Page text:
DEERFIELD, Ill. (TheStreet) -- CF Industries (CF) - Get Report won't extend the financing commitments for its proposed acquisition of Terra Industries (TRA) , putting pressure on its target, which recently spurned a buyout offer for the seventh time since the protracted courtship began in January.
CF, facing its own aggressor in Canada's
, had received commitments for $2.5 billion in acquisition financing from
, which also serves as one of CF's consiglieres in the hostile takeover battle. Failing a deal between the two fertilizer producers, Morgan's funding promise will expire on Dec. 31.
CF stopped short of capitulating, of course, saying that any future financing for a deal would be at the mercy of the credit markets. "There can be no assurance that CF ... will take further action to acquire
Terra or that the financing necessary to fund such a transaction will be available after" the end of the year, CF said in a regulatory filing Tuesday.
(comprised mostly of cash and some CF stock), which values Sioux City, Iowa's Terra at around $4.6 billion based on the closing price of CF shares Tuesday.
This time, it was a particularly stinging rejection for CF. The Deerfield, Ill., company
at Terra's annual meeting in November, successfully foisting three of its own candidates onto Terra's board.
But those very CF-backed directors voted to dismiss the latest CF bid. As Terra said in its press release Monday, the board's decision was unanimous.
CF may be running out of options. It has indicated that it has emptied its pockets to sweeten its offer for Terra, though some observers may doubt the veracity of this claim. Whatever the case, a successful acquisition of Terra is probably CF's best defense against the
, which has said it will nominate two dissident candidates for election to CF's board next year.
CF's efforts have been a case of bidding into a rising market, with cyclical agricultural stocks surging across the board in recent weeks. Year-to-date, Terra shares have doubled in price -- excluding a special dividend of $7.50 a share, distributed by Terra last week, which many observers have viewed as an anti-takeover defense maneuver.
Terra has argued that CF's bid undervalues its growth prospects in the face of a recovery and a brightening in the outlook for fertilizer demand next year. Indeed, some participants and investors believe that the price CF is offering -- about $45.88 a share, which includes $7.50 to account for the special dividend -- has effectively put a cap on Terra's stock price, which closed Tuesday at $33.33.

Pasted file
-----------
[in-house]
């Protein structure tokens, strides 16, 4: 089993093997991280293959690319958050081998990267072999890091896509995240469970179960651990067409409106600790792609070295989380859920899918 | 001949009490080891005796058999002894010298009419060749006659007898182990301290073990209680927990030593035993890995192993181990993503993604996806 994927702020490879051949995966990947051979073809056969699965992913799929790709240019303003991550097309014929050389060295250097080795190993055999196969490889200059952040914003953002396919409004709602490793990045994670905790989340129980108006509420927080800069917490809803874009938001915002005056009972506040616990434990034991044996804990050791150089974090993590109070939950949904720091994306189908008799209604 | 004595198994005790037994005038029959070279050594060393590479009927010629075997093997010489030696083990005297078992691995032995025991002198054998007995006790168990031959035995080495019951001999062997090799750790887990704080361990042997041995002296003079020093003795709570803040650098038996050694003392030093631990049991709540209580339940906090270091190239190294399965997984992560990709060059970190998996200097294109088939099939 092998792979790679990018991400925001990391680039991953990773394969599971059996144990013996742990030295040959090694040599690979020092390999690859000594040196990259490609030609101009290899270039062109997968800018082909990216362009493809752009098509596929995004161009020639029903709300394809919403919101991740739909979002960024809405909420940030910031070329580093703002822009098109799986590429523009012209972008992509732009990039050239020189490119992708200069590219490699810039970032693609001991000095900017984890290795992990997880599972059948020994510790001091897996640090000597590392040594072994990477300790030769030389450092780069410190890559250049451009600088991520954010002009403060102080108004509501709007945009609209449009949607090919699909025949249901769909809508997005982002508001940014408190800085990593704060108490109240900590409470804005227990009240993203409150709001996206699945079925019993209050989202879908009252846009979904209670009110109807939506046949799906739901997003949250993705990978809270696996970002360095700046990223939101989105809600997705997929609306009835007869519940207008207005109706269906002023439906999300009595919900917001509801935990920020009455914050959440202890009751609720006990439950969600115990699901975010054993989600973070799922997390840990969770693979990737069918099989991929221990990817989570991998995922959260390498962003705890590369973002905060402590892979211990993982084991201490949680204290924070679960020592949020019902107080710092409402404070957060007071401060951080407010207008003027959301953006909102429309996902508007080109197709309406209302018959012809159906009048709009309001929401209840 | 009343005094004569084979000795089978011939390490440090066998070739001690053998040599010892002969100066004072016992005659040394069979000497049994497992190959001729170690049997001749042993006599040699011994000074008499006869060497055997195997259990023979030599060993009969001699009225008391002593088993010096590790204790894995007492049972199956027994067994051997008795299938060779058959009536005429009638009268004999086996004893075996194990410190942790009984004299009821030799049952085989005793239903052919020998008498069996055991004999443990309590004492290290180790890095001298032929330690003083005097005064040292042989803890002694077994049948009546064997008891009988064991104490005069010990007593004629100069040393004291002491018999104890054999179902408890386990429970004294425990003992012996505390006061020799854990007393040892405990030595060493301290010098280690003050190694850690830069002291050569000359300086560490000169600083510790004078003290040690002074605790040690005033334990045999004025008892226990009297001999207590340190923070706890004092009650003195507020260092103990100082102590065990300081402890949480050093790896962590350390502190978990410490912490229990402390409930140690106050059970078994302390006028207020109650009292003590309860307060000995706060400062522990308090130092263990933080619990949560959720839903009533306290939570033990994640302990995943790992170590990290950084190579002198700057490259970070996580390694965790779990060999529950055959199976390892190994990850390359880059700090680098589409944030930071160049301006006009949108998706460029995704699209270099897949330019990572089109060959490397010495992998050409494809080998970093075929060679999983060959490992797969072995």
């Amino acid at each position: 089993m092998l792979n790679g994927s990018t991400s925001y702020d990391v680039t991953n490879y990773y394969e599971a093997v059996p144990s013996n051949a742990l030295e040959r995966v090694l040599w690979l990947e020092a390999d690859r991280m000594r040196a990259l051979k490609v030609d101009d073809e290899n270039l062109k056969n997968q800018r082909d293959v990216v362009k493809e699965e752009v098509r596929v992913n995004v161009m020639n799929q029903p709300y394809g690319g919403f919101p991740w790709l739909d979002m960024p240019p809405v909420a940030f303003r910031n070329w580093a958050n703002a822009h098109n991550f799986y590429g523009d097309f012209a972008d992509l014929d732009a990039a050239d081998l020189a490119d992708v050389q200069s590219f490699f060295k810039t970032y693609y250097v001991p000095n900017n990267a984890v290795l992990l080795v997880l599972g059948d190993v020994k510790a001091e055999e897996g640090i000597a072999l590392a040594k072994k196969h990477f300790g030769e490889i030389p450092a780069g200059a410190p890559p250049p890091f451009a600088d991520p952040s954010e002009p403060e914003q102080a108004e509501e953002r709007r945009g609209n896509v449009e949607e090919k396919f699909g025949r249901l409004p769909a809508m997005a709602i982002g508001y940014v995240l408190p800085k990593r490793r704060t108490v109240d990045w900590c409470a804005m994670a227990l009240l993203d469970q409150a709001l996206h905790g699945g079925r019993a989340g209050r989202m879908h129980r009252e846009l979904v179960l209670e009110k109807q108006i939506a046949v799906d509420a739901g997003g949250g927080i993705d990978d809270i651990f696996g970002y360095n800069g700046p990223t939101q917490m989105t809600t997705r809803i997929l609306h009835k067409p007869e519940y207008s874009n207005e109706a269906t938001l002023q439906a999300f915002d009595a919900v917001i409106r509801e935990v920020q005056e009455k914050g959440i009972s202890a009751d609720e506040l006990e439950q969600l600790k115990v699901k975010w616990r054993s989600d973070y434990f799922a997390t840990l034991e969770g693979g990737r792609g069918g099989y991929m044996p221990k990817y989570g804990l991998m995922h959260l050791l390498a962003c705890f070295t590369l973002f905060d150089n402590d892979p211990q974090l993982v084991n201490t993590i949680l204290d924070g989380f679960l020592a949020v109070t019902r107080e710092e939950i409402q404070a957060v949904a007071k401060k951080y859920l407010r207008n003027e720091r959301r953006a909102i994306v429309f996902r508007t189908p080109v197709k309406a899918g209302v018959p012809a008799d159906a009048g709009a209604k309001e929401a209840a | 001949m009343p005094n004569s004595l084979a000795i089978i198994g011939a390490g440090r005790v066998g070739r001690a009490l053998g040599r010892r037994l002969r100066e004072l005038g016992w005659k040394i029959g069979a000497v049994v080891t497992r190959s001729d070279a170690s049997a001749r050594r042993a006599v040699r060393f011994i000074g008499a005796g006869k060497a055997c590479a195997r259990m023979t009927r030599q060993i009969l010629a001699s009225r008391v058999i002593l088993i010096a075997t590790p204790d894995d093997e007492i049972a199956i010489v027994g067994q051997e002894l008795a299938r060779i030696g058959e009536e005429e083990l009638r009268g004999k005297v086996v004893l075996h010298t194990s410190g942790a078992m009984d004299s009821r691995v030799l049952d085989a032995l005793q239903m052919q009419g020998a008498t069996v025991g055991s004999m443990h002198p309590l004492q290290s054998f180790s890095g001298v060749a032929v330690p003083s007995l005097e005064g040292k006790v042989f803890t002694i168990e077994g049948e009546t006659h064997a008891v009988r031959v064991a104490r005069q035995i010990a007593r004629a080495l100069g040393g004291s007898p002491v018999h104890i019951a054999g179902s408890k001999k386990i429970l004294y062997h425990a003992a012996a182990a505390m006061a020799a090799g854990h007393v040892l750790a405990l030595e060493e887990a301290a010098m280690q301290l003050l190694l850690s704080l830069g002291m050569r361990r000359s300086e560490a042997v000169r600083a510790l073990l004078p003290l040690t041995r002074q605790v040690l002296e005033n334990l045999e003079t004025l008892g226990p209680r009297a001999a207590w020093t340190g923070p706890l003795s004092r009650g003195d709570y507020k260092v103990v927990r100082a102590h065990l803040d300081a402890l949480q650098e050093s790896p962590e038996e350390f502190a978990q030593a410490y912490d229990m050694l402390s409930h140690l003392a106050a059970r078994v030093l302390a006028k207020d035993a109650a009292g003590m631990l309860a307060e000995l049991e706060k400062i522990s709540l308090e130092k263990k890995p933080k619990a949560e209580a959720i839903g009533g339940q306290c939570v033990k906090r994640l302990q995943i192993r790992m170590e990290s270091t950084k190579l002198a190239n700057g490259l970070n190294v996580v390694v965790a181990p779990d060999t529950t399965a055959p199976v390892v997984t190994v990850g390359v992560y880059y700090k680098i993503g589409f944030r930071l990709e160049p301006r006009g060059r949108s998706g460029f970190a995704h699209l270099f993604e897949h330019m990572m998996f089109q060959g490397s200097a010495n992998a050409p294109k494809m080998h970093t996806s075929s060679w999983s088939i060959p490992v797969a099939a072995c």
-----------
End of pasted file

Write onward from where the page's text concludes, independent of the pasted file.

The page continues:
Still, others have counter-argued that the three-way fertilizer war itself has pushed the shares of these companies artificially higher.
CF's chief executive said in a press release after the closing bell Tuesday that his team continues to believe that "an acquisition of Terra is in the best interests of the stockholders of both companies."
CF also announced that it had trimmed its stake in Terra from 7% to 4.98%, below the threshold that requires investors to file regulatory reports with the
Securities and Exchange Commission
. CF acquired its Terra shares in September for about $247 million, or $35.29 a share on average. It sold shares over the last 60 days on the open market for prices as low as $33.12 and as high as $34.78.
In morning trading Wednesday, Terra shares were changing hands at $32.75, down 58 cents, or 1.7%.
CF shares, meanwhile, were gaining ground, up nearly 5% to $92.60. Agrium was rising by 0.7% to $62.60.
-- Written by Scott Eden in New York
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Scott Eden has covered business -- both large and small -- for more than a decade. Prior to joining TheStreet.com, he worked as a features reporter for Dealmaker and Trader Monthly magazines. Before that, he wrote for the Chicago Reader, that city's weekly paper. Early in his career, he was a staff reporter at the Dow Jones News Service. His reporting has appeared in The Wall Street Journal, Men's Journal, the St. Petersburg (Fla.) Times, and the Believer magazine, among other publications. He's also the author of Touchdown Jesus (Simon & Schuster, 2005), a nonfiction book about Notre Dame football fans and the business and politics of big-time college sports. He has degrees from Notre Dame and Washington University in St. Louis.